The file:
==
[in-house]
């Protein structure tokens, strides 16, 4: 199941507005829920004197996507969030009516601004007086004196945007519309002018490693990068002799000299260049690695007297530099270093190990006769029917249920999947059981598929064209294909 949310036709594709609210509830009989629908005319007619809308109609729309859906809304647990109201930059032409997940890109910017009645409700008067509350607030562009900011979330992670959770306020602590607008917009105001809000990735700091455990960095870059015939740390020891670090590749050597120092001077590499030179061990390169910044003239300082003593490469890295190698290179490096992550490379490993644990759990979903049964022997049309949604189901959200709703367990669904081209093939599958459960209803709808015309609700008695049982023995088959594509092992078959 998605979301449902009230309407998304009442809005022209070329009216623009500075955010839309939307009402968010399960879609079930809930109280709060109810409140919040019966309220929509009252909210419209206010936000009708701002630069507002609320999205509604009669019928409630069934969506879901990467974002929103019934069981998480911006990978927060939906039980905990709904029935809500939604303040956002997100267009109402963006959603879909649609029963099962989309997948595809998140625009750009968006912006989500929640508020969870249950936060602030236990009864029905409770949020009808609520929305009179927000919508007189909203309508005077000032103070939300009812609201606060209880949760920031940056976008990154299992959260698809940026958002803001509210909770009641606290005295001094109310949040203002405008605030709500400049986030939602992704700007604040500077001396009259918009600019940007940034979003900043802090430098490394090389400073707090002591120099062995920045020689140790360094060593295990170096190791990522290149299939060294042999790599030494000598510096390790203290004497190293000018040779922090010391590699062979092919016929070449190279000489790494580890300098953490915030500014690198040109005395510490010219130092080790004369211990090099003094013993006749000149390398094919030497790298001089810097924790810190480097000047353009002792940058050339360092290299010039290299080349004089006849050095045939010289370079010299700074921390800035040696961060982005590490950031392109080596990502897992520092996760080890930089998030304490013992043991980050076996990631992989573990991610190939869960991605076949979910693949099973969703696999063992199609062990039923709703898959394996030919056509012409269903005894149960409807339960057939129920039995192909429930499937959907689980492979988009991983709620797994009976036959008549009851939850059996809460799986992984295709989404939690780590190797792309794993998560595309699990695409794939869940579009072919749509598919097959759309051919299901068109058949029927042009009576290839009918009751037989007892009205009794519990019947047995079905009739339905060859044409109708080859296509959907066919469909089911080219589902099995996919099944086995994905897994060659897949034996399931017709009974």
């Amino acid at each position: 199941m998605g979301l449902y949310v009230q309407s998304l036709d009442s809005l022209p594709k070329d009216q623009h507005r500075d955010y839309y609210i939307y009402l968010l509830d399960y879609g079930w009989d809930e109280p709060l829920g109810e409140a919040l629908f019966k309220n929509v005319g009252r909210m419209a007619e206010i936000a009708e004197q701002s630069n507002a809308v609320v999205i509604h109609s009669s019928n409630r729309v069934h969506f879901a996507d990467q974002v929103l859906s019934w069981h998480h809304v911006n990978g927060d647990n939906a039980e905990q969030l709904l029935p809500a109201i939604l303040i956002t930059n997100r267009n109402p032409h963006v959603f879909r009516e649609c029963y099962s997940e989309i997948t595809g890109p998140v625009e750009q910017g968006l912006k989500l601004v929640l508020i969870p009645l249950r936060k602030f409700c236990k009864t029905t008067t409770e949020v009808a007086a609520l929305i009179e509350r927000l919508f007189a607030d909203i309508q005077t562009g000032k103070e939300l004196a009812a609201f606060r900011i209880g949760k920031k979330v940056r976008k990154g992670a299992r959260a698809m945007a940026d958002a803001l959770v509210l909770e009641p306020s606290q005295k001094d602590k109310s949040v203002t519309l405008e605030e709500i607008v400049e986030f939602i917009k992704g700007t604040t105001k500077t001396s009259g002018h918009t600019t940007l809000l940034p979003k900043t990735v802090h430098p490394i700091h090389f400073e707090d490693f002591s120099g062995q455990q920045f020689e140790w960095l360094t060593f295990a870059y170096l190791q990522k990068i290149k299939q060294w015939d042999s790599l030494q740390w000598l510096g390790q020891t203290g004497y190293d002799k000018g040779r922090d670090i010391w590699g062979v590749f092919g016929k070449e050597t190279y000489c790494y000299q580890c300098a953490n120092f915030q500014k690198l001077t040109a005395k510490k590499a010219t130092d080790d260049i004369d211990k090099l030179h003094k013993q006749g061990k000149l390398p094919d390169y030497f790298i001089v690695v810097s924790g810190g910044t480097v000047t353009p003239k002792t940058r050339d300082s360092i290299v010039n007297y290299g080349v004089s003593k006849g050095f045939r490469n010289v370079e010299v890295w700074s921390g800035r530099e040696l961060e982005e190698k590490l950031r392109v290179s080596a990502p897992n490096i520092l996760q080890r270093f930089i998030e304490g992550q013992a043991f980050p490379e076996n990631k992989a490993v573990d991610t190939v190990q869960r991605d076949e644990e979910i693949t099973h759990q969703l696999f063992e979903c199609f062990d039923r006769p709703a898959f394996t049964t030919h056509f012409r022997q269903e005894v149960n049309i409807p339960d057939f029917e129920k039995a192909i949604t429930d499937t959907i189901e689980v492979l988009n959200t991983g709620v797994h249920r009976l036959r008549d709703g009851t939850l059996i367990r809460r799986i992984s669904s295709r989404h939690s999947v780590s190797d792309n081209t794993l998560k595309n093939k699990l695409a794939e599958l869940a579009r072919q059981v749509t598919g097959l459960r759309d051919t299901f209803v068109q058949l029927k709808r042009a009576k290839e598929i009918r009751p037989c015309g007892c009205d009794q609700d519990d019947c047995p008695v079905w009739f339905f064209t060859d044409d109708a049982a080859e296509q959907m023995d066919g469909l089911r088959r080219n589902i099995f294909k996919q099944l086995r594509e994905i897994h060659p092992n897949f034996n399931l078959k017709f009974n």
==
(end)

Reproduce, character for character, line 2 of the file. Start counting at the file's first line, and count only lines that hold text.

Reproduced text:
């Protein structure tokens, strides 16, 4: 199941507005829920004197996507969030009516601004007086004196945007519309002018490693990068002799000299260049690695007297530099270093190990006769029917249920999947059981598929064209294909 949310036709594709609210509830009989629908005319007619809308109609729309859906809304647990109201930059032409997940890109910017009645409700008067509350607030562009900011979330992670959770306020602590607008917009105001809000990735700091455990960095870059015939740390020891670090590749050597120092001077590499030179061990390169910044003239300082003593490469890295190698290179490096992550490379490993644990759990979903049964022997049309949604189901959200709703367990669904081209093939599958459960209803709808015309609700008695049982023995088959594509092992078959 998605979301449902009230309407998304009442809005022209070329009216623009500075955010839309939307009402968010399960879609079930809930109280709060109810409140919040019966309220929509009252909210419209206010936000009708701002630069507002609320999205509604009669019928409630069934969506879901990467974002929103019934069981998480911006990978927060939906039980905990709904029935809500939604303040956002997100267009109402963006959603879909649609029963099962989309997948595809998140625009750009968006912006989500929640508020969870249950936060602030236990009864029905409770949020009808609520929305009179927000919508007189909203309508005077000032103070939300009812609201606060209880949760920031940056976008990154299992959260698809940026958002803001509210909770009641606290005295001094109310949040203002405008605030709500400049986030939602992704700007604040500077001396009259918009600019940007940034979003900043802090430098490394090389400073707090002591120099062995920045020689140790360094060593295990170096190791990522290149299939060294042999790599030494000598510096390790203290004497190293000018040779922090010391590699062979092919016929070449190279000489790494580890300098953490915030500014690198040109005395510490010219130092080790004369211990090099003094013993006749000149390398094919030497790298001089810097924790810190480097000047353009002792940058050339360092290299010039290299080349004089006849050095045939010289370079010299700074921390800035040696961060982005590490950031392109080596990502897992520092996760080890930089998030304490013992043991980050076996990631992989573990991610190939869960991605076949979910693949099973969703696999063992199609062990039923709703898959394996030919056509012409269903005894149960409807339960057939129920039995192909429930499937959907689980492979988009991983709620797994009976036959008549009851939850059996809460799986992984295709989404939690780590190797792309794993998560595309699990695409794939869940579009072919749509598919097959759309051919299901068109058949029927042009009576290839009918009751037989007892009205009794519990019947047995079905009739339905060859044409109708080859296509959907066919469909089911080219589902099995996919099944086995994905897994060659897949034996399931017709009974």